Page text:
CANANDAIGUA – As of now, a majority of members on Canandaigua City Council appear likely to back opting in to the state marijuana law, although there is a split – and several want to hear more from the public before any official action is taken.
In the meantime, should the city go that route, the emphasis now will be on determining where and how legal cannabis dispensaries and/or places to consume the products can be located within its borders.
Earlier this year, the recreational use of marijuana was legalized, although businesses will have to seek licenses in order to operate which could be a lengthy process. The earliest that can happen is Jan. 1, 2022, but for now an individual can have and use up to 3 ounces of weed anywhere where it is legal to use tobacco products.
Under state law, municipalities are eligible to opt out of allowing cannabis retail operations by adopting a local law before Dec. 31. Though that would mean a cannabis business could not operate within its borders, the caveat is, a municipality would lose out on its share of the 4% excise tax imposed on the sale of cannabis products.
In a straw vote taken Tuesday night, at least five of the nine-member council said they want to see the city — which could be a potential hot spot for such businesses in Ontario County, as could the city of Geneva — allow the retail operations.
Councilmember Renée Sutton said by opting out, the city loses “a really valuable revenue stream,” one which could also take money out of the hands of drug dealers.
“I think there are real benefits,” Sutton said during a City Council planning committee meeting Tuesday.
Both Mayor Bob Palumbo and Councilmember Dan Unrath, who is running this year for mayor against Palumbo, are on the same side of the issue. Palumbo cited the revenue loss and noted that customers will go elsewhere for products and return home, leaving the city to address any potential issues but not the revenue.
“It is legal. It is here,” Palumbo said.
Should City Council decide to opt out of the law, city residents can then force a referendum on the issue, which, depending on timing of the decision, could be put to a vote during the November general election. That scenario would ultimately give residents the power of decision, which is partly why Councilmembers Stephen Uebbing and Jim Terwilliger support opting out.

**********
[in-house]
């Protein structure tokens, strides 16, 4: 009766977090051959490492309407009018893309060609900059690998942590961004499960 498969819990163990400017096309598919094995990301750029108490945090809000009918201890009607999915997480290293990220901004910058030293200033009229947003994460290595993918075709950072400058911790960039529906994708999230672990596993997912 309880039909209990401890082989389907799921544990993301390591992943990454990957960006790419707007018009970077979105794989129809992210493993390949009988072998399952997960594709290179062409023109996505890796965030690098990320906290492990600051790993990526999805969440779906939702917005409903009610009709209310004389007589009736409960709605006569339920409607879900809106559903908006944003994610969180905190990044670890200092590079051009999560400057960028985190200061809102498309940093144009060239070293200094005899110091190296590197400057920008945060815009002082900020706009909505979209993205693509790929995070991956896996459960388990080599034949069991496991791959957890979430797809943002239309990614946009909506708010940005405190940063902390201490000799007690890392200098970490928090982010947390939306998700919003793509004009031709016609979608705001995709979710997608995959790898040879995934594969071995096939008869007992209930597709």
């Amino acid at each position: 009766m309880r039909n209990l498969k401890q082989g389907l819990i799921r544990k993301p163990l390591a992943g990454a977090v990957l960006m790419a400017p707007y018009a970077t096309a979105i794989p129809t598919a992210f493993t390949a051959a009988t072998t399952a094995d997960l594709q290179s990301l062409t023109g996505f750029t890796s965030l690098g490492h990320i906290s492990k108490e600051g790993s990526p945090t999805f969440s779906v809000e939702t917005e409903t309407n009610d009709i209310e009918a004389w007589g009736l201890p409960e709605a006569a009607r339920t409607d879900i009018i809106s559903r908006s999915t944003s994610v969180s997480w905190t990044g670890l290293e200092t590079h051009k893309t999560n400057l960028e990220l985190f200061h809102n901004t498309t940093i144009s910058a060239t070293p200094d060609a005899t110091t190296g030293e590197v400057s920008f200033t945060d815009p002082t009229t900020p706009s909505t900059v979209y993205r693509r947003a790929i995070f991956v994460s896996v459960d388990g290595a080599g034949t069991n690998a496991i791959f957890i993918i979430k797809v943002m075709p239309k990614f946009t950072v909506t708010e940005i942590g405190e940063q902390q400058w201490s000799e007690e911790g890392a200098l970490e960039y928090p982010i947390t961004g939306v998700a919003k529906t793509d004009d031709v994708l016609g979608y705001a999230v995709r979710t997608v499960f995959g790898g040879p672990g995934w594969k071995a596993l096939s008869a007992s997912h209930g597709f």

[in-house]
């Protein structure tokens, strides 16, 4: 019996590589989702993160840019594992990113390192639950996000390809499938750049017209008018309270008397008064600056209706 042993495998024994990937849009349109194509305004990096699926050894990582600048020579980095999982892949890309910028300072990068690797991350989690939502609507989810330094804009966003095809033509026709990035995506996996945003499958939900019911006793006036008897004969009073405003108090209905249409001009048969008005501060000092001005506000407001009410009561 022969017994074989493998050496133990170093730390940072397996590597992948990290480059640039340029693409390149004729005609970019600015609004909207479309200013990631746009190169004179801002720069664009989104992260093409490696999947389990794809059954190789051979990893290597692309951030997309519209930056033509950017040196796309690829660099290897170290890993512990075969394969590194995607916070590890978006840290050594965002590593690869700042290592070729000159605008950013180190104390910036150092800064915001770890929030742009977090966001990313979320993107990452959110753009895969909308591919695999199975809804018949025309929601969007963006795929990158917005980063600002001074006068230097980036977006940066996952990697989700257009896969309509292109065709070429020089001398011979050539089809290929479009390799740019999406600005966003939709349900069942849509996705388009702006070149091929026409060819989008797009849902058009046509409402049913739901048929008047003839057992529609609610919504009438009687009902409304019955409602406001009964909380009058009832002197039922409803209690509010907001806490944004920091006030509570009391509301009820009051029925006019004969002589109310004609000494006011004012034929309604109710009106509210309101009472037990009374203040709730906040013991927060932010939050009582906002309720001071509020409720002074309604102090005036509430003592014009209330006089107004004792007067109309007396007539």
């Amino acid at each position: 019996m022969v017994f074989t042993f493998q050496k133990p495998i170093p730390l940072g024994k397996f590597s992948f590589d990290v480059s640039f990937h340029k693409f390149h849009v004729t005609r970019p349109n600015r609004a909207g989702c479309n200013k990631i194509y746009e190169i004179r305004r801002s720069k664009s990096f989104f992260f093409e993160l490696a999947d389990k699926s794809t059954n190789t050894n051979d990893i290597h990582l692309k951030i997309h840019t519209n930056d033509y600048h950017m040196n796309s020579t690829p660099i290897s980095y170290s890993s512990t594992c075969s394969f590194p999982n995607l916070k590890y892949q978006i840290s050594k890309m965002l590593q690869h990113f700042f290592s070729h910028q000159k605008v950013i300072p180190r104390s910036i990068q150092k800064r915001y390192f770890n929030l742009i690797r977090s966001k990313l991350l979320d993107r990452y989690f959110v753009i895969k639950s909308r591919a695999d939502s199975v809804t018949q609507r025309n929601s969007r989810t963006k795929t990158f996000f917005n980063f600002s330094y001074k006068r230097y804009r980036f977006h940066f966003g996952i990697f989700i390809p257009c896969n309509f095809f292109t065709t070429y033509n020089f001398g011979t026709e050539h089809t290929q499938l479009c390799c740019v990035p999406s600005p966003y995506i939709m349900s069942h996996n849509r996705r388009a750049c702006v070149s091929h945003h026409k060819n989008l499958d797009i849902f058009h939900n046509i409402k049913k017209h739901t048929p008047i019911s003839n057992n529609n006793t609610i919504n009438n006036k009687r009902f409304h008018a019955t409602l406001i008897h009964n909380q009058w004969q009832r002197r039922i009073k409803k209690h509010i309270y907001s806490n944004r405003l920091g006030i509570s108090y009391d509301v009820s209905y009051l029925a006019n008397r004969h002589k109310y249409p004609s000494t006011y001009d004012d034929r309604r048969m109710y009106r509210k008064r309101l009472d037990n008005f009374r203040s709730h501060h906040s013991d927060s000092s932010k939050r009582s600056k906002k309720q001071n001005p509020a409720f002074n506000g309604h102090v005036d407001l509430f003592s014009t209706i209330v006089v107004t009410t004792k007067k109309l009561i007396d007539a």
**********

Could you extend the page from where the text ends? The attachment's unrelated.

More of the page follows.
“I would like to see it in their hands,” Terwilliger said.
Also, by opting out now, Uebbing said the city has the opportunity to later reverse course, an option which is not available to it if the city opts in at this time.
While some tweaking of the proposed areas where cannabis retail would be allowed, essentially operations would be proposed for existing commercial areas, such as downtown and by Canandaigua Lake. They would be regulated as tobacco shops and bars are now.
City Manager John Goodwin noted that the businesses also would be subject to state regulations. While nothing official has been proposed, Goodwin said there is some interest in businesses operating a dispensary in the city, although it’s at least a year away before a license is even issued to a business in Canandaigua.
The state has to still develop its regulations and licensing procedures as well as hire staff for it, Goodwin said.
“It’s going to be a while,” Goodwin said. “There are a lot of unknowns. We’re just trying to be prepared when things start to come our way.”
The city is allowed to regulate cannabis on public property, Goodwin said, such as parks and public sidewalks and parking lots. For instance, open consumption of alcohol is prohibited in parks, as cannabis use could be.
Councilmember Erich Dittmar, who supports opting in, said businesses would not be able to open up and do what they want.
“We have the power to regulate,” Dittmar said.